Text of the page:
I totaled my parents’ car while driving drunk. I was 19 years old. The party ended at 1:00 AM and I didn’t want it to end, so I talked two girls into going with me to New York from Framingham, MA. “The bars are open all night there”, I told them. They both fell asleep, and I imagine I did as well. I smashed into a stone wall, totaling the car. We were surprisingly unharmed.
The police brought me back to the station and told me to call someone for a ride home.
That’s what happened in 1981 when you drove drunk. No breathalyzer, no questions, just a call to a friend.
That wasn’t the case for this beautiful young man, Brian Hoeflinger. I just finished reading this book, “The Night He Died,” written by his dad, who I recently met. Brian died two months before I got sober.
With me recently reaching my 10-year sober anniversary, all I can think about is drunk driving and how much worse it’s gotten.
I knew it was wrong to drive drunk, and yet I kept doing it.
Brian knew drunk driving was bad. Brian was smart. Brian was kind. Brian had everything going for him and a loving family.
In this book, Brian’s father shares about a time that Brian heard a speaker talk about drunk driving and Brian wrote in his journal that he’d never do that.
No one ever thinks it will happen to them.
Drinking alcohol impairs thinking. We know this. So why do we keep thinking that telling drunk people not to drive is the answer?
Drunk people are never, ever going to make good choices.
In my humble opinion, the only way out of this deadly problem is the sober people taking away the keys, or cars not being able to be driven with an impaired driver.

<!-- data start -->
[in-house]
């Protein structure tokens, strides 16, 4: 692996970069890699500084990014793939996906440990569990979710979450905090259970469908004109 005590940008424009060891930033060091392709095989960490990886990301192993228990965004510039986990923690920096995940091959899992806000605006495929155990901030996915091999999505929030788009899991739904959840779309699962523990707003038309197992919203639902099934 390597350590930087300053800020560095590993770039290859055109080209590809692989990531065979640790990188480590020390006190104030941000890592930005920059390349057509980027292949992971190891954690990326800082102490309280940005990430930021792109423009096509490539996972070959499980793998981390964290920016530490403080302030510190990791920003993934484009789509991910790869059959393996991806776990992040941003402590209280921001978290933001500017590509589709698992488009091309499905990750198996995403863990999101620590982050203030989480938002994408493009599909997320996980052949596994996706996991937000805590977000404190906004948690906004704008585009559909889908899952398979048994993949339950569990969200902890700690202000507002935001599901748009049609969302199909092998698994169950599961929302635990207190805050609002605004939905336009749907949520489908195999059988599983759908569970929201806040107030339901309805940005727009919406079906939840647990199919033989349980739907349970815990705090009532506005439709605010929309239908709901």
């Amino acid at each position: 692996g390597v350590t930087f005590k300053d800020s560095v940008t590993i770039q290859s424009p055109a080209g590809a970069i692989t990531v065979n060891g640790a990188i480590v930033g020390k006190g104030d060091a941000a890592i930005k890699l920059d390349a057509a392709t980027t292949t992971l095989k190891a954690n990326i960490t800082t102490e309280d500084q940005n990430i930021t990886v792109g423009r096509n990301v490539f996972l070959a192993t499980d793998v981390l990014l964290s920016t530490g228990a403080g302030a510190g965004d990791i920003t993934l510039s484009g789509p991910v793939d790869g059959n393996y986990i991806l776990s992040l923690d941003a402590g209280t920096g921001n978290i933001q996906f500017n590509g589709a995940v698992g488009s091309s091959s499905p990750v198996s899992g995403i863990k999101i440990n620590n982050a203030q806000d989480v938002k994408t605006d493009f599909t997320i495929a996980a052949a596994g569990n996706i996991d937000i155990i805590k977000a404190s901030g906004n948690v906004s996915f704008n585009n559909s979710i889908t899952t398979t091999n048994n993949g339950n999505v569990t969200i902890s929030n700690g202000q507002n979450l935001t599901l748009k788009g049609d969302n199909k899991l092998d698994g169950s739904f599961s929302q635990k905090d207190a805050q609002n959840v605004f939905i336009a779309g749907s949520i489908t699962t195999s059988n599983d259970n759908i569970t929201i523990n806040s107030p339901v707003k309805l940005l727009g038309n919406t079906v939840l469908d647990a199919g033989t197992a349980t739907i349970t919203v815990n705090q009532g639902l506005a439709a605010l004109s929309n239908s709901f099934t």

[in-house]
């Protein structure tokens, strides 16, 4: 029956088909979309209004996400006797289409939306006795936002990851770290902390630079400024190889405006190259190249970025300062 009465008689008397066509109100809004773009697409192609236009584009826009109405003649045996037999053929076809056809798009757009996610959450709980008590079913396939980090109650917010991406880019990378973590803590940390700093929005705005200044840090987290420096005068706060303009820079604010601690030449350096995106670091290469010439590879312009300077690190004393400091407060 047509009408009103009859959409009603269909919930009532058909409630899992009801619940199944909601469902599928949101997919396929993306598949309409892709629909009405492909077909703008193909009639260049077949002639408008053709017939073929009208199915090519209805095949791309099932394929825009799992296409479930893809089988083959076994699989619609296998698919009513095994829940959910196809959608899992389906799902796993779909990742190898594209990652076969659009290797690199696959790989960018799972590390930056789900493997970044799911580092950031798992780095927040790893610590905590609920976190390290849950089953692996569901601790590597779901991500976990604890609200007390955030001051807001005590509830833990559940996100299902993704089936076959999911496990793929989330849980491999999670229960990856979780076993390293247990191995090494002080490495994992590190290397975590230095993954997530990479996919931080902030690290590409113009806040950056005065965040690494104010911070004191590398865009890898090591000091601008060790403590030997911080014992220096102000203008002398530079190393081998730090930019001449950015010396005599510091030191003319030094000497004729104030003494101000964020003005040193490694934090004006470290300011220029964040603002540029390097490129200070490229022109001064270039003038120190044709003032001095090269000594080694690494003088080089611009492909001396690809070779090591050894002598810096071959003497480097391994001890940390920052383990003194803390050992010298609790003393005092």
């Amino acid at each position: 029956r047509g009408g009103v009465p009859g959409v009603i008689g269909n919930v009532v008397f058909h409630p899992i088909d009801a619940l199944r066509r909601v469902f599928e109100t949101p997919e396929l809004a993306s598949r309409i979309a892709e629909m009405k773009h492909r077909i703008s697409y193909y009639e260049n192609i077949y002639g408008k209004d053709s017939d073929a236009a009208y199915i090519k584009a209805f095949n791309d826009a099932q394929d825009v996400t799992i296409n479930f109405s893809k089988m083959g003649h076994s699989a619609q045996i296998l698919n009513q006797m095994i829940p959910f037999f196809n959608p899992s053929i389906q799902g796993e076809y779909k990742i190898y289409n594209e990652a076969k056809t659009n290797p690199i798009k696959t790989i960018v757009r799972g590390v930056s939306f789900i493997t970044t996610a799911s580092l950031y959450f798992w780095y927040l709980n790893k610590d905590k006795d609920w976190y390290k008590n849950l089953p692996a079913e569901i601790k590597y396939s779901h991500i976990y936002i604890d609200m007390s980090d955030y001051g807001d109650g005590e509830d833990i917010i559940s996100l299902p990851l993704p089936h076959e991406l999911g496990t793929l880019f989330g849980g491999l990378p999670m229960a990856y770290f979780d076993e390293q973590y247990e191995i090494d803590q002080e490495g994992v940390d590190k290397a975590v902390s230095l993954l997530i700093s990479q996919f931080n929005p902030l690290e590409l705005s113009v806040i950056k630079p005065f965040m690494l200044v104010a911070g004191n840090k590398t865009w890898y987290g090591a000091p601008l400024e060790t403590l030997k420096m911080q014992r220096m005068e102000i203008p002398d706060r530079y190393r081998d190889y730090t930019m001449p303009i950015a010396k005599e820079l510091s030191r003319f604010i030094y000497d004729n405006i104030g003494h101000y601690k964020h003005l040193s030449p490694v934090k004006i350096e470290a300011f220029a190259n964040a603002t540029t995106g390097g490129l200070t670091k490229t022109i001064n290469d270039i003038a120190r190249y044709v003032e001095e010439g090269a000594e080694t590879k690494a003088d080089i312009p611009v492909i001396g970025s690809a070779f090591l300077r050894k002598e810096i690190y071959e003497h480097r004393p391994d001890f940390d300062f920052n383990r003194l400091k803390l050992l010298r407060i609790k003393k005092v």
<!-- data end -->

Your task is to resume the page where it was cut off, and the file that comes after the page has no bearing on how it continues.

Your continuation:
Alcohol is a massive problem among teens. With brains that haven’t yet developed in decision making, adding alcohol is just asking for poor decisions.
Brian was at an unsupervised party and had been sold alcohol without being carded. He told himself he would never drive drunk, yet he did, and he died.
I told myself that too, yet I did it over and over and over.
If you’re not having the important conversations in your family, if you’re not modeling the “who will drive when I drink” conversation, I’d be happy to help you start.
Email me: email@example.com or schedule a time to chat.
I, too, lost my cousin to drunk driving. My aunt called my mom to complain about Carl’s drinking and driving. Mom told my aunt to take away the keys, but she felt she couldn’t do that ( most likely because she was an alcoholic, too, as I think back on it). Carl died a week later in a drunk driving accident, and his best friend suffered severe head trauma, which he survived only because my aunt took care of him for the rest of her life. His parents were too angry at him for driving under the influence. My aunt could have benefitted from Tipping Point Recovery, but back then, there was not much in place for guidance except for a very loving sister. But family relationships are so challenged by alcoholism that without guidance like that of Kate’s, Mike’s, and Corey’s, the understanding and ability to set boundaries don’t occur.
Julie, thank you for sharing your personal story here. This is all too common and this is why we are building the workshop ‘how to take the keys’ and continuing to educate families. Thanks for joining us on this mission.